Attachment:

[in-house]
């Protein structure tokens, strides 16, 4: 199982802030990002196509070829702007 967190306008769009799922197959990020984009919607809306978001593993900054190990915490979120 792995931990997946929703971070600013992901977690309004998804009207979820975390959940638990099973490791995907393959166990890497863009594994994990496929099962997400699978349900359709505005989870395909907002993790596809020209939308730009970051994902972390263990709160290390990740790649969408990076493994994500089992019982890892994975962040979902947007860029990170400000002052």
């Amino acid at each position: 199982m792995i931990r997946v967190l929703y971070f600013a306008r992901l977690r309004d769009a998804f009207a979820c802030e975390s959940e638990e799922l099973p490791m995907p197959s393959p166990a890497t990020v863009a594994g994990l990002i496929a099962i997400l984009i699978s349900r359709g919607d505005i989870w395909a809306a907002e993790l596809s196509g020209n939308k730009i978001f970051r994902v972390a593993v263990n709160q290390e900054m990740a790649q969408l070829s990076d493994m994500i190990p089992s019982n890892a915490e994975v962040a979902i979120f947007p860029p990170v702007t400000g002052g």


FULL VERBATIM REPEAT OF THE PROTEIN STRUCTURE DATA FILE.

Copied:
[in-house]
């Protein structure tokens, strides 16, 4: 199982802030990002196509070829702007 967190306008769009799922197959990020984009919607809306978001593993900054190990915490979120 792995931990997946929703971070600013992901977690309004998804009207979820975390959940638990099973490791995907393959166990890497863009594994994990496929099962997400699978349900359709505005989870395909907002993790596809020209939308730009970051994902972390263990709160290390990740790649969408990076493994994500089992019982890892994975962040979902947007860029990170400000002052």
């Amino acid at each position: 199982m792995i931990r997946v967190l929703y971070f600013a306008r992901l977690r309004d769009a998804f009207a979820c802030e975390s959940e638990e799922l099973p490791m995907p197959s393959p166990a890497t990020v863009a594994g994990l990002i496929a099962i997400l984009i699978s349900r359709g919607d505005i989870w395909a809306a907002e993790l596809s196509g020209n939308k730009i978001f970051r994902v972390a593993v263990n709160q290390e900054m990740a790649q969408l070829s990076d493994m994500i190990p089992s019982n890892a915490e994975v962040a979902i979120f947007p860029p990170v702007t400000g002052g």